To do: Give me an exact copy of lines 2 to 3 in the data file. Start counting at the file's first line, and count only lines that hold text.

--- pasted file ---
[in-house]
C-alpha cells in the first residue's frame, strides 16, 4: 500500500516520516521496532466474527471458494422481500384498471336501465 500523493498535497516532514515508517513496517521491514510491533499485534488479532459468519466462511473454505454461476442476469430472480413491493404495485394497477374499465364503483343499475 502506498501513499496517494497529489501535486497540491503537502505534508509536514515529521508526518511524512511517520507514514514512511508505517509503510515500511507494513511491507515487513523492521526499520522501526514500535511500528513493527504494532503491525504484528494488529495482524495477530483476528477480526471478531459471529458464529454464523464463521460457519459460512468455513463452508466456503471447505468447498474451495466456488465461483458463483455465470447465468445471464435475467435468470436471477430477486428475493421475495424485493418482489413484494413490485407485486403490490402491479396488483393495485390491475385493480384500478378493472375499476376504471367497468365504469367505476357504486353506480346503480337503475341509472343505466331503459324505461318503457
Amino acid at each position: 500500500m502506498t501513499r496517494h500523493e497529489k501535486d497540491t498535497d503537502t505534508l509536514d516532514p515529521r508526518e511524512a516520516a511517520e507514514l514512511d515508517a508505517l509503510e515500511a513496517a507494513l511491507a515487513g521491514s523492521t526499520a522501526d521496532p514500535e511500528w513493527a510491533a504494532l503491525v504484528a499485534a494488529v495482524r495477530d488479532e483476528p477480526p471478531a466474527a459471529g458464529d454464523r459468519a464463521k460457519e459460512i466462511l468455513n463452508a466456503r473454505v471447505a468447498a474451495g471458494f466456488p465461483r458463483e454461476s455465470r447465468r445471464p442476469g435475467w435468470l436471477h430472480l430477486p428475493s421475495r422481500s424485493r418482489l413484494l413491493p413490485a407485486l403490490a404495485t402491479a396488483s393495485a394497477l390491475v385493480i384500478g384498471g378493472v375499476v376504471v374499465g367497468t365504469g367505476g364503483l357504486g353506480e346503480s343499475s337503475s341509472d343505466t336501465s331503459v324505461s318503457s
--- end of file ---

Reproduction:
C-alpha cells in the first residue's frame, strides 16, 4: 500500500516520516521496532466474527471458494422481500384498471336501465 500523493498535497516532514515508517513496517521491514510491533499485534488479532459468519466462511473454505454461476442476469430472480413491493404495485394497477374499465364503483343499475 502506498501513499496517494497529489501535486497540491503537502505534508509536514515529521508526518511524512511517520507514514514512511508505517509503510515500511507494513511491507515487513523492521526499520522501526514500535511500528513493527504494532503491525504484528494488529495482524495477530483476528477480526471478531459471529458464529454464523464463521460457519459460512468455513463452508466456503471447505468447498474451495466456488465461483458463483455465470447465468445471464435475467435468470436471477430477486428475493421475495424485493418482489413484494413490485407485486403490490402491479396488483393495485390491475385493480384500478378493472375499476376504471367497468365504469367505476357504486353506480346503480337503475341509472343505466331503459324505461318503457
Amino acid at each position: 500500500m502506498t501513499r496517494h500523493e497529489k501535486d497540491t498535497d503537502t505534508l509536514d516532514p515529521r508526518e511524512a516520516a511517520e507514514l514512511d515508517a508505517l509503510e515500511a513496517a507494513l511491507a515487513g521491514s523492521t526499520a522501526d521496532p514500535e511500528w513493527a510491533a504494532l503491525v504484528a499485534a494488529v495482524r495477530d488479532e483476528p477480526p471478531a466474527a459471529g458464529d454464523r459468519a464463521k460457519e459460512i466462511l468455513n463452508a466456503r473454505v471447505a468447498a474451495g471458494f466456488p465461483r458463483e454461476s455465470r447465468r445471464p442476469g435475467w435468470l436471477h430472480l430477486p428475493s421475495r422481500s424485493r418482489l413484494l413491493p413490485a407485486l403490490a404495485t402491479a396488483s393495485a394497477l390491475v385493480i384500478g384498471g378493472v375499476v376504471v374499465g367497468t365504469g367505476g364503483l357504486g353506480e346503480s343499475s337503475s341509472d343505466t336501465s331503459v324505461s318503457s